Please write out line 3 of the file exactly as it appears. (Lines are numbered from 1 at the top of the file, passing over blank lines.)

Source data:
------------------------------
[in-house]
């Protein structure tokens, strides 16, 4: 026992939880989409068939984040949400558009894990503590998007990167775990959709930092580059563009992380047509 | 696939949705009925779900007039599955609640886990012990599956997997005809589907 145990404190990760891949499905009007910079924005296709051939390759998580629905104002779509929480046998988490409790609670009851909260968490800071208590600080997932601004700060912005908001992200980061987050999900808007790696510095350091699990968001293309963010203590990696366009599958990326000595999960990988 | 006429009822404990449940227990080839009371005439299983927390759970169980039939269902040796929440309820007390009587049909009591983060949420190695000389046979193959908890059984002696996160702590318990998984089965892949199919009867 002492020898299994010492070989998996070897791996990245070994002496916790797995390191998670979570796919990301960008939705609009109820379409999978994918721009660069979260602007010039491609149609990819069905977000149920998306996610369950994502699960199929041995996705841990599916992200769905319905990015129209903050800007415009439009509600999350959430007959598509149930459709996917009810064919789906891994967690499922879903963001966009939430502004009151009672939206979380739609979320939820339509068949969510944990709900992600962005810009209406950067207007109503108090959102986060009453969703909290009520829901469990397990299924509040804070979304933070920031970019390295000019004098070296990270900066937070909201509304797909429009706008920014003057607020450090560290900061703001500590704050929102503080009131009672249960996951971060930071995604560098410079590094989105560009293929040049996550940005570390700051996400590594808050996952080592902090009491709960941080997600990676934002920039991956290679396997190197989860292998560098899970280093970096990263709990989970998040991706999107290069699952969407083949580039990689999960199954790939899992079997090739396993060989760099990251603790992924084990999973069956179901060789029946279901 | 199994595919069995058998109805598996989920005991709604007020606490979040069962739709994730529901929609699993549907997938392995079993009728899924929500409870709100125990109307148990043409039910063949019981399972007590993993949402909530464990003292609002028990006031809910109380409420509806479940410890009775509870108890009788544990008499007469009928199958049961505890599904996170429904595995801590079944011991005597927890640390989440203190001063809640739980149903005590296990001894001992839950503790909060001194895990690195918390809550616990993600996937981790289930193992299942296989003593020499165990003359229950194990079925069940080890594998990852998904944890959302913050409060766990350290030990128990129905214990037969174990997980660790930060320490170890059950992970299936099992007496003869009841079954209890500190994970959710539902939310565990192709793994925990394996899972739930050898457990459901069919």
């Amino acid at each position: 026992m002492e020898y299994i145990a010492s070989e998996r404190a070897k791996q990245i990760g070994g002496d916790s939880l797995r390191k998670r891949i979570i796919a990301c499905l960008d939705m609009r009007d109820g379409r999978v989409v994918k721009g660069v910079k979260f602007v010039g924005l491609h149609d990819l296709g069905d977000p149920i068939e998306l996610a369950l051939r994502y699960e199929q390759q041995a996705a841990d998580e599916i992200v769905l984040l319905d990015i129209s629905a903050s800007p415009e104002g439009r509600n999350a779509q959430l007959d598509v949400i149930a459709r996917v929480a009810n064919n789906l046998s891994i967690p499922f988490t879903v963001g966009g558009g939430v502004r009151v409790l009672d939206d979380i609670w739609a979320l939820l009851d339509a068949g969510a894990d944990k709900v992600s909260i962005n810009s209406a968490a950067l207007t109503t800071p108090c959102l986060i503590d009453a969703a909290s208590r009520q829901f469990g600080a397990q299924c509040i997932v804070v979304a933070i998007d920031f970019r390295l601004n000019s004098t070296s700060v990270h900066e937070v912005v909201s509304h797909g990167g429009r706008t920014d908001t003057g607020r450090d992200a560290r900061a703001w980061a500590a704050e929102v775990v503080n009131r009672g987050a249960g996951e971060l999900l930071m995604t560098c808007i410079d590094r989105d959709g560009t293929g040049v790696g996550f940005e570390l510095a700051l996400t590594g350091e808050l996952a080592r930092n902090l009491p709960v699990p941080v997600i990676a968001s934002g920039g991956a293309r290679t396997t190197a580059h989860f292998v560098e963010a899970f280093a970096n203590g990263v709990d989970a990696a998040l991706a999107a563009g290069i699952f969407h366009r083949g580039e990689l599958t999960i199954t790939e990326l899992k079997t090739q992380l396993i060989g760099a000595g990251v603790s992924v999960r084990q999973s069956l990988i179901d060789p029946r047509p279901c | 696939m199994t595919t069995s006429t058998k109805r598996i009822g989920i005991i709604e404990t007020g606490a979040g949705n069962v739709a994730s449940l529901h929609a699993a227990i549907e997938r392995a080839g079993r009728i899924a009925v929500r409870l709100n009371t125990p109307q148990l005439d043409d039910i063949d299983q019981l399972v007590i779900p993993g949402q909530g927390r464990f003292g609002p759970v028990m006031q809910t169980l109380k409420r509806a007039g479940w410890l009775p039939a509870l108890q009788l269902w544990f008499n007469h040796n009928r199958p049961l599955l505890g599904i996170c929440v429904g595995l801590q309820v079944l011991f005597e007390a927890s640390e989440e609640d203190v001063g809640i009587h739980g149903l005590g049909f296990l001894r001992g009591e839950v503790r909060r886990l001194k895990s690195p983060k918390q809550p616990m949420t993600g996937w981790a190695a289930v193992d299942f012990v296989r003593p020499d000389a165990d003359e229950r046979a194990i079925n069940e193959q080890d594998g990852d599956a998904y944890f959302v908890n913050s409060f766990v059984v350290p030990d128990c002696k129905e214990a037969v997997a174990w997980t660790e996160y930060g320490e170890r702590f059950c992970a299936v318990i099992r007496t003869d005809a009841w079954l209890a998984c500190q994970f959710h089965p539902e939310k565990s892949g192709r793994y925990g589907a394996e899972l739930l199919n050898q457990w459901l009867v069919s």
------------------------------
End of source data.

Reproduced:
């Amino acid at each position: 026992m002492e020898y299994i145990a010492s070989e998996r404190a070897k791996q990245i990760g070994g002496d916790s939880l797995r390191k998670r891949i979570i796919a990301c499905l960008d939705m609009r009007d109820g379409r999978v989409v994918k721009g660069v910079k979260f602007v010039g924005l491609h149609d990819l296709g069905d977000p149920i068939e998306l996610a369950l051939r994502y699960e199929q390759q041995a996705a841990d998580e599916i992200v769905l984040l319905d990015i129209s629905a903050s800007p415009e104002g439009r509600n999350a779509q959430l007959d598509v949400i149930a459709r996917v929480a009810n064919n789906l046998s891994i967690p499922f988490t879903v963001g966009g558009g939430v502004r009151v409790l009672d939206d979380i609670w739609a979320l939820l009851d339509a068949g969510a894990d944990k709900v992600s909260i962005n810009s209406a968490a950067l207007t109503t800071p108090c959102l986060i503590d009453a969703a909290s208590r009520q829901f469990g600080a397990q299924c509040i997932v804070v979304a933070i998007d920031f970019r390295l601004n000019s004098t070296s700060v990270h900066e937070v912005v909201s509304h797909g990167g429009r706008t920014d908001t003057g607020r450090d992200a560290r900061a703001w980061a500590a704050e929102v775990v503080n009131r009672g987050a249960g996951e971060l999900l930071m995604t560098c808007i410079d590094r989105d959709g560009t293929g040049v790696g996550f940005e570390l510095a700051l996400t590594g350091e808050l996952a080592r930092n902090l009491p709960v699990p941080v997600i990676a968001s934002g920039g991956a293309r290679t396997t190197a580059h989860f292998v560098e963010a899970f280093a970096n203590g990263v709990d989970a990696a998040l991706a999107a563009g290069i699952f969407h366009r083949g580039e990689l599958t999960i199954t790939e990326l899992k079997t090739q992380l396993i060989g760099a000595g990251v603790s992924v999960r084990q999973s069956l990988i179901d060789p029946r047509p279901c | 696939m199994t595919t069995s006429t058998k109805r598996i009822g989920i005991i709604e404990t007020g606490a979040g949705n069962v739709a994730s449940l529901h929609a699993a227990i549907e997938r392995a080839g079993r009728i899924a009925v929500r409870l709100n009371t125990p109307q148990l005439d043409d039910i063949d299983q019981l399972v007590i779900p993993g949402q909530g927390r464990f003292g609002p759970v028990m006031q809910t169980l109380k409420r509806a007039g479940w410890l009775p039939a509870l108890q009788l269902w544990f008499n007469h040796n009928r199958p049961l599955l505890g599904i996170c929440v429904g595995l801590q309820v079944l011991f005597e007390a927890s640390e989440e609640d203190v001063g809640i009587h739980g149903l005590g049909f296990l001894r001992g009591e839950v503790r909060r886990l001194k895990s690195p983060k918390q809550p616990m949420t993600g996937w981790a190695a289930v193992d299942f012990v296989r003593p020499d000389a165990d003359e229950r046979a194990i079925n069940e193959q080890d594998g990852d599956a998904y944890f959302v908890n913050s409060f766990v059984v350290p030990d128990c002696k129905e214990a037969v997997a174990w997980t660790e996160y930060g320490e170890r702590f059950c992970a299936v318990i099992r007496t003869d005809a009841w079954l209890a998984c500190q994970f959710h089965p539902e939310k565990s892949g192709r793994y925990g589907a394996e899972l739930l199919n050898q457990w459901l009867v069919s």